HHMI Data Point: Effects of Natural Selection on Finch Beak Size

Contributor
HHMI Biointeractive Bob Kuhn
Type Category
Instructional Materials Assessment Materials
Types
Instructor Guide/Manual , Assessment Item , Article , Data
Note
This resource, vetted by NSTA curators, is provided to teachers along with suggested modifications to make it more in line with the vision of the NGSS. While not considered to be “fully aligned,” the resources and expert recommendations provide teachers with concrete examples and expert guidance using the EQuIP rubric to adapted existing resources. Read more here.

Reviews

Description

Effects of Natural Selection on Finch Beak Size is one of a series of Data Point resources from HHMI Biointeractive.  Data Points engage students in analyzing and interpreting data from primary literature in the biological sciences.  The resources are intended to provide authentic phenomena to spark student discussion and exploration, but they can also serve as three-dimensional assessment items.  In this example, students analyze the effects of a drought on the distribution of beak sizes in a population of ground finches in the Galapagos Islands.

Intended Audience

Educator
Educational Level
  • Grade 12
  • Grade 11
  • Grade 10
  • Grade 9
  • High School
Language
English
Access Restrictions

Free access - The right to view and/or download material without financial, registration, or excessive advertising barriers.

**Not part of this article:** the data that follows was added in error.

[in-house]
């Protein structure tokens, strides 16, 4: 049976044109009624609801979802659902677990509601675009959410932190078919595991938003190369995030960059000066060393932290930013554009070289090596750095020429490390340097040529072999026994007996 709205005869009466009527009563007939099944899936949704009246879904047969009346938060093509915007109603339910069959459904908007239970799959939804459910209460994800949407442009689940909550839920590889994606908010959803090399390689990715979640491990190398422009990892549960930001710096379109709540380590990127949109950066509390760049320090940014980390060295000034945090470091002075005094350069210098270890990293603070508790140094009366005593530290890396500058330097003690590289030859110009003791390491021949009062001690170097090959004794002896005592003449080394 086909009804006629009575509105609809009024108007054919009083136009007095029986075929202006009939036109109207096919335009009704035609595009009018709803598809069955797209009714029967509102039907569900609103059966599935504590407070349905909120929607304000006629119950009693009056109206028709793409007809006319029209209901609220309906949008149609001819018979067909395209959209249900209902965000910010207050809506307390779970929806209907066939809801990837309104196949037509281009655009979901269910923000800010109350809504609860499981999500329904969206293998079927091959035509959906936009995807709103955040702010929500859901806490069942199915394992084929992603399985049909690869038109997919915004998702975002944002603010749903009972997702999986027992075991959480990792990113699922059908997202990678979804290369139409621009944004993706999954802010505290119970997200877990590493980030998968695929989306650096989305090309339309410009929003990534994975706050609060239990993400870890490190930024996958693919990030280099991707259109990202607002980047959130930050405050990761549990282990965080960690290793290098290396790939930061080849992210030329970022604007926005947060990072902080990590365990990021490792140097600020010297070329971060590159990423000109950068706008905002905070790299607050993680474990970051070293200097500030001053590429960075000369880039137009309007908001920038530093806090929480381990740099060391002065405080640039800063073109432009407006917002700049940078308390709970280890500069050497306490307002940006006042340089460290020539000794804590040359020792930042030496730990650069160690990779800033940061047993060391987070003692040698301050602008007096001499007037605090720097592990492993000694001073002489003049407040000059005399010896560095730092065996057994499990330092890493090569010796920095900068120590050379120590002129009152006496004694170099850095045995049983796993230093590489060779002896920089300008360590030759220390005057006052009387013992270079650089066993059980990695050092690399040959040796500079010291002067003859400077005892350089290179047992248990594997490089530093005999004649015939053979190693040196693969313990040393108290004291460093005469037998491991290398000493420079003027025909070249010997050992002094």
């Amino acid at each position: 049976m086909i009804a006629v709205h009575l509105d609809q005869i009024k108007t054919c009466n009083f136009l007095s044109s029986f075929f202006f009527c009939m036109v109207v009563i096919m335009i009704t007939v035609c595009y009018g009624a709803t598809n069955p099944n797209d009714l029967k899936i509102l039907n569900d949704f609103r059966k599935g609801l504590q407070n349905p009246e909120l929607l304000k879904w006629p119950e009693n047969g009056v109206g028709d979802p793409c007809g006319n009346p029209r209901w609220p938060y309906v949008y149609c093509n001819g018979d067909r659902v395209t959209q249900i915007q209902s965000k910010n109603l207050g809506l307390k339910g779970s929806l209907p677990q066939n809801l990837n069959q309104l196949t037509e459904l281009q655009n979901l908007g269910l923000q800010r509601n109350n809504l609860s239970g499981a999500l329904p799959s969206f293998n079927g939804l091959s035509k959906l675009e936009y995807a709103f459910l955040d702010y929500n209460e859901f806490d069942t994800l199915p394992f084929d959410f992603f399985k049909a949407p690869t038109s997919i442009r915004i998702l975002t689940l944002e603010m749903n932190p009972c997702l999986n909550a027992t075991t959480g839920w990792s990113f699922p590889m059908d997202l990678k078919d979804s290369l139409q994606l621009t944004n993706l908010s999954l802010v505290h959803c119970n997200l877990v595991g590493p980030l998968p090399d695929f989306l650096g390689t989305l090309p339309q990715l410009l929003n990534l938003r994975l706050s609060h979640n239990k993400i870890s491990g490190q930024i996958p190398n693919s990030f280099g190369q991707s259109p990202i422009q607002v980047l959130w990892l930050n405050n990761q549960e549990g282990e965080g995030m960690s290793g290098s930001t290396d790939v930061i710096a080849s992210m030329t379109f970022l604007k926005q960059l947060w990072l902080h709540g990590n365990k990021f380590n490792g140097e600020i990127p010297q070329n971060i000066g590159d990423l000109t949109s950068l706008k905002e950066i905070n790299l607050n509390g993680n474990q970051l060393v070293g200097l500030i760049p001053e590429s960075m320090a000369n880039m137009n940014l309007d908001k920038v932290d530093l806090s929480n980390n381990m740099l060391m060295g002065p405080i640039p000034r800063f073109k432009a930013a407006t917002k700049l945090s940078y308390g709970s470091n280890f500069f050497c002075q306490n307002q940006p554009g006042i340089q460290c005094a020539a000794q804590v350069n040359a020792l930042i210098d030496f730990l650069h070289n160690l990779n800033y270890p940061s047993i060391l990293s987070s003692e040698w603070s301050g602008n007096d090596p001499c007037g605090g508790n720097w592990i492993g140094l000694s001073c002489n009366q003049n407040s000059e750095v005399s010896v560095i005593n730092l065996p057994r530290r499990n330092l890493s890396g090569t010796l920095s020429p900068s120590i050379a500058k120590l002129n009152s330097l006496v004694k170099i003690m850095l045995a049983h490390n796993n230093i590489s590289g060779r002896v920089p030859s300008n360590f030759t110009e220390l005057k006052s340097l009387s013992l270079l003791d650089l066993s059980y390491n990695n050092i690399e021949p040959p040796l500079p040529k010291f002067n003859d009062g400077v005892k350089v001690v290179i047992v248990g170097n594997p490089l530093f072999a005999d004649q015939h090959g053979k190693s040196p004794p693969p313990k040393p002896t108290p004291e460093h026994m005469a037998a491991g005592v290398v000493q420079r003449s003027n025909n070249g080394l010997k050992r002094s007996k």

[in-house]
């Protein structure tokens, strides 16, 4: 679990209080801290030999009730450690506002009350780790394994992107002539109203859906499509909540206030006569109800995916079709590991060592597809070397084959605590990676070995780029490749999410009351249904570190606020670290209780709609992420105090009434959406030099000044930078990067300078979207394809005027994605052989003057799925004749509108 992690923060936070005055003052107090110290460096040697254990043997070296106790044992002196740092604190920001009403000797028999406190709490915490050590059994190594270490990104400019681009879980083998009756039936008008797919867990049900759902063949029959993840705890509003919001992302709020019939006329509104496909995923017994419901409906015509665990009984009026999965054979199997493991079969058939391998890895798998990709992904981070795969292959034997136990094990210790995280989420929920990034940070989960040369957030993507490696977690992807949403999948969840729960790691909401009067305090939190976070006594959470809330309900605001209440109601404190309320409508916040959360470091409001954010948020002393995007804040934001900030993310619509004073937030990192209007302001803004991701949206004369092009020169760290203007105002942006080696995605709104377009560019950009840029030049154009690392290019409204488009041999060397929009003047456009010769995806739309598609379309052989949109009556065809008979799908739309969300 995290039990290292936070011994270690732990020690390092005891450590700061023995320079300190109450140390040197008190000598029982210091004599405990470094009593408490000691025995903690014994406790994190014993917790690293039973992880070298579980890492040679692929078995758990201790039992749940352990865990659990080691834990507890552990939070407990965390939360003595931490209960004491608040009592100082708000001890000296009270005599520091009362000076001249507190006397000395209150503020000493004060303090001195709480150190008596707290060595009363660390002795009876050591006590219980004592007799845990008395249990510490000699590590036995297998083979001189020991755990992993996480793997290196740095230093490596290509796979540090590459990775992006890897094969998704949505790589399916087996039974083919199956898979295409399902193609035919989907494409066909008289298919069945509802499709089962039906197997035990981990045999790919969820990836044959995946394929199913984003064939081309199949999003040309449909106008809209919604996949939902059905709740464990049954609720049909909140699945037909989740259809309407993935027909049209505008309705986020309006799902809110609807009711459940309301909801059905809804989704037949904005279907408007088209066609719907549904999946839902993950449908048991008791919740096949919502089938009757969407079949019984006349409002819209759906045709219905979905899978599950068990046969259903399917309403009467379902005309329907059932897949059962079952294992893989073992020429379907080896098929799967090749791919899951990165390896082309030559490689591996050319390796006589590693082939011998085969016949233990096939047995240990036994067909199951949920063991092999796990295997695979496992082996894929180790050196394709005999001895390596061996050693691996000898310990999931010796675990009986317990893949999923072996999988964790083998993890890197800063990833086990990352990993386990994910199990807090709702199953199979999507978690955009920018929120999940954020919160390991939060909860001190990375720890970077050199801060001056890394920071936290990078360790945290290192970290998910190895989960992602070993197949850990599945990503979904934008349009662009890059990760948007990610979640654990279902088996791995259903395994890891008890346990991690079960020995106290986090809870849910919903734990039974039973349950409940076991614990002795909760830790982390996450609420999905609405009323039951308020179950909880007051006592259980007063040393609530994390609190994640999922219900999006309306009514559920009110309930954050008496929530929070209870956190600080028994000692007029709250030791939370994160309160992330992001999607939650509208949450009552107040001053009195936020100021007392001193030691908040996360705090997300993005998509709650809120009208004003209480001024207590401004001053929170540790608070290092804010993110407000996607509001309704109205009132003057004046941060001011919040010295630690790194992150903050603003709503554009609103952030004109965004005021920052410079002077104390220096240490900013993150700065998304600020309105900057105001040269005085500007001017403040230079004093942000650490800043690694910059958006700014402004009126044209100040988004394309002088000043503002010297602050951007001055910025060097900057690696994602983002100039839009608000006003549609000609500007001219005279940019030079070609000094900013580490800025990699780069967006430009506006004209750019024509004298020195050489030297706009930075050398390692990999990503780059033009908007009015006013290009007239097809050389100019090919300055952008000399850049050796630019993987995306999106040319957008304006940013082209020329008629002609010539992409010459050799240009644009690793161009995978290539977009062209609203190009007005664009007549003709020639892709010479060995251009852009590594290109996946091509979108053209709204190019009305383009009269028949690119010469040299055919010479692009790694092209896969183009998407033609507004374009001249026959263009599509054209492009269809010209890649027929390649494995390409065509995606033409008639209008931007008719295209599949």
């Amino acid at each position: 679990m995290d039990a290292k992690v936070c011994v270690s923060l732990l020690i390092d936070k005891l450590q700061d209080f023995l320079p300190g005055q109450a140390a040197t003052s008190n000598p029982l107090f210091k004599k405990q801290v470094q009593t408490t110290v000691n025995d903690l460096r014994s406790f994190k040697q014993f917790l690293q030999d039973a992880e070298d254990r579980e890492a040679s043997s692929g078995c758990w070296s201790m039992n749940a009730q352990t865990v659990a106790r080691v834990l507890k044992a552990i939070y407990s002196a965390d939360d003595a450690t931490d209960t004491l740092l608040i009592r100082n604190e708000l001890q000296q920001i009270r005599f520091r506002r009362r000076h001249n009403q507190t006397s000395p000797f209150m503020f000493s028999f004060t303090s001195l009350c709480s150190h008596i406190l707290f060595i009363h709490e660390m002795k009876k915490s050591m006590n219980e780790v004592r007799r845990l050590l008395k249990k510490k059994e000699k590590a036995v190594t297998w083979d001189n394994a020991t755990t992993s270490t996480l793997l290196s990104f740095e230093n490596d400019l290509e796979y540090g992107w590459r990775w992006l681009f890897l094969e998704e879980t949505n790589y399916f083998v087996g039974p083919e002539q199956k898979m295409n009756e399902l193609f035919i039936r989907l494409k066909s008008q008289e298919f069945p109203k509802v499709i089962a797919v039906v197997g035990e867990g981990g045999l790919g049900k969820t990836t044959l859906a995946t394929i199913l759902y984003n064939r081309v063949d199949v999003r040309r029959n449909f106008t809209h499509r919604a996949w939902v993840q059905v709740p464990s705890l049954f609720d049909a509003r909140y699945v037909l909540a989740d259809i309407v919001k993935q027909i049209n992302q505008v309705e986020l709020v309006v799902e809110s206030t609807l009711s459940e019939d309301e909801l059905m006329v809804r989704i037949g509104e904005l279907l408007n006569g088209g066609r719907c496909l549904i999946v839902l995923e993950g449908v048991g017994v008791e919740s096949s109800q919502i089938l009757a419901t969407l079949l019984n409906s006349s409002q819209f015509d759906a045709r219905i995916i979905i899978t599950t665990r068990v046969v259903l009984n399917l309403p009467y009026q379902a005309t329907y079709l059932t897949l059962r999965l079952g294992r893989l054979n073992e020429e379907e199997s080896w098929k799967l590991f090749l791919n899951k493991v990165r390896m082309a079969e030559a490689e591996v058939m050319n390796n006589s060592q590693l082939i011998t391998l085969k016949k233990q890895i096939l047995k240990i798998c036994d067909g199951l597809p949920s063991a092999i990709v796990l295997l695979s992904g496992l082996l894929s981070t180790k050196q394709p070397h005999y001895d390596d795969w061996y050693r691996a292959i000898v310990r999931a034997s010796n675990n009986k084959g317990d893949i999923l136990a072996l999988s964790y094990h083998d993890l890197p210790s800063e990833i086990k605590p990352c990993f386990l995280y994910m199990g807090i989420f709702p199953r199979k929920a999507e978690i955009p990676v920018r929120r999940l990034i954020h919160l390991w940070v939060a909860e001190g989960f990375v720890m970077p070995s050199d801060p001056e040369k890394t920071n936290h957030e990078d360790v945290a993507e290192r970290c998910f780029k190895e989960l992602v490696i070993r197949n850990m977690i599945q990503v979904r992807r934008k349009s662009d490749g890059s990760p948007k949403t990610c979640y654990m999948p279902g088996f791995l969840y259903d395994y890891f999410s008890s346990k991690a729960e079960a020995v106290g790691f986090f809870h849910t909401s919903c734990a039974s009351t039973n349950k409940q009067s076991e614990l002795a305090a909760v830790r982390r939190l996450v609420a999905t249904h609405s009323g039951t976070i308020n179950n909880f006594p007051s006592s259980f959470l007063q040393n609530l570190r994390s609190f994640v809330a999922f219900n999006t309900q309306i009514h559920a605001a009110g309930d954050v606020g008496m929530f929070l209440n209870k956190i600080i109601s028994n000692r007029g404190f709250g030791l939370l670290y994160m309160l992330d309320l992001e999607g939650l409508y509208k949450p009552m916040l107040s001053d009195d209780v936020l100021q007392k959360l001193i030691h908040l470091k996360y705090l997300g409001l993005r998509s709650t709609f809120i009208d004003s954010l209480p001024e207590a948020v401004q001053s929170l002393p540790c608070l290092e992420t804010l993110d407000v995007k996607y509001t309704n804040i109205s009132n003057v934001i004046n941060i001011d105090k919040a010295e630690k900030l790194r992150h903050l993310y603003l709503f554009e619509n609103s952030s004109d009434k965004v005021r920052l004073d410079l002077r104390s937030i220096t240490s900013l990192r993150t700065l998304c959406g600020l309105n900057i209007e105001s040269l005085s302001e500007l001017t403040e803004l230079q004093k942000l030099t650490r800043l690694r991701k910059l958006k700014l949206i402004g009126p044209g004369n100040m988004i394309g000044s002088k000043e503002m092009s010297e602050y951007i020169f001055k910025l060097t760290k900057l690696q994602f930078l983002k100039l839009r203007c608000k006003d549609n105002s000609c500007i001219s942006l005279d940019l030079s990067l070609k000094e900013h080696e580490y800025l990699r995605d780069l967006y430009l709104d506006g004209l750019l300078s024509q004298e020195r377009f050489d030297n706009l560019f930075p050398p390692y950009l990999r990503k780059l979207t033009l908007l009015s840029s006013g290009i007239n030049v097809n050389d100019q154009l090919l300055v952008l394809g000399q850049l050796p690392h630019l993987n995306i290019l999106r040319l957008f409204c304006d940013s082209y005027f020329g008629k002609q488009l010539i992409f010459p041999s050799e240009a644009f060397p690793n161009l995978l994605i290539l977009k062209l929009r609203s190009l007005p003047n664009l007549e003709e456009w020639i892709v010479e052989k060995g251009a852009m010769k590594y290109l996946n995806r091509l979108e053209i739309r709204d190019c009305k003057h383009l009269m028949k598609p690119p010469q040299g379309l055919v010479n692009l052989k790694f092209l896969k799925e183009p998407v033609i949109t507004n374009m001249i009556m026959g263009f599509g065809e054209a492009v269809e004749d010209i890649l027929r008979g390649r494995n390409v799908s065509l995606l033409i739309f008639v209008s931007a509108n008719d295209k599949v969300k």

Performance Expectations

MS-LS4-4 Construct an explanation based on evidence that describes how genetic variations of traits in a population increase some individuals’ probability of surviving and reproducing in a specific environment.

Clarification Statement: Emphasis is on using simple probability statements and proportional reasoning to construct explanations.

Assessment Boundary: none

This resource appears to be designed to build towards this performance expectation, though the resource developer has not explicitly stated so.

Comments about Including the Performance Expectation
By presenting data before and after an environmental change (i.e., drought), this Data Point does a good job of focusing students’ attention on the process of natural selection leading to adaptation of a population (i.e., change in beak depth in a finch population in response to a change in seed availability after the drought). The discussion questions reinforce this connection by asking students to explain why the population surviving the drought exhibited a larger mean beak size and to predict how this would be reflected in their offspring. The teacher can then help students link this shift to the population’s ability to survive in future years. The Educator Guide and the linked research article both provide important background information to support the teacher in making this link.

HS-LS4-3 Apply concepts of statistics and probability to support explanations that organisms with an advantageous heritable trait tend to increase in proportion to organisms lacking this trait.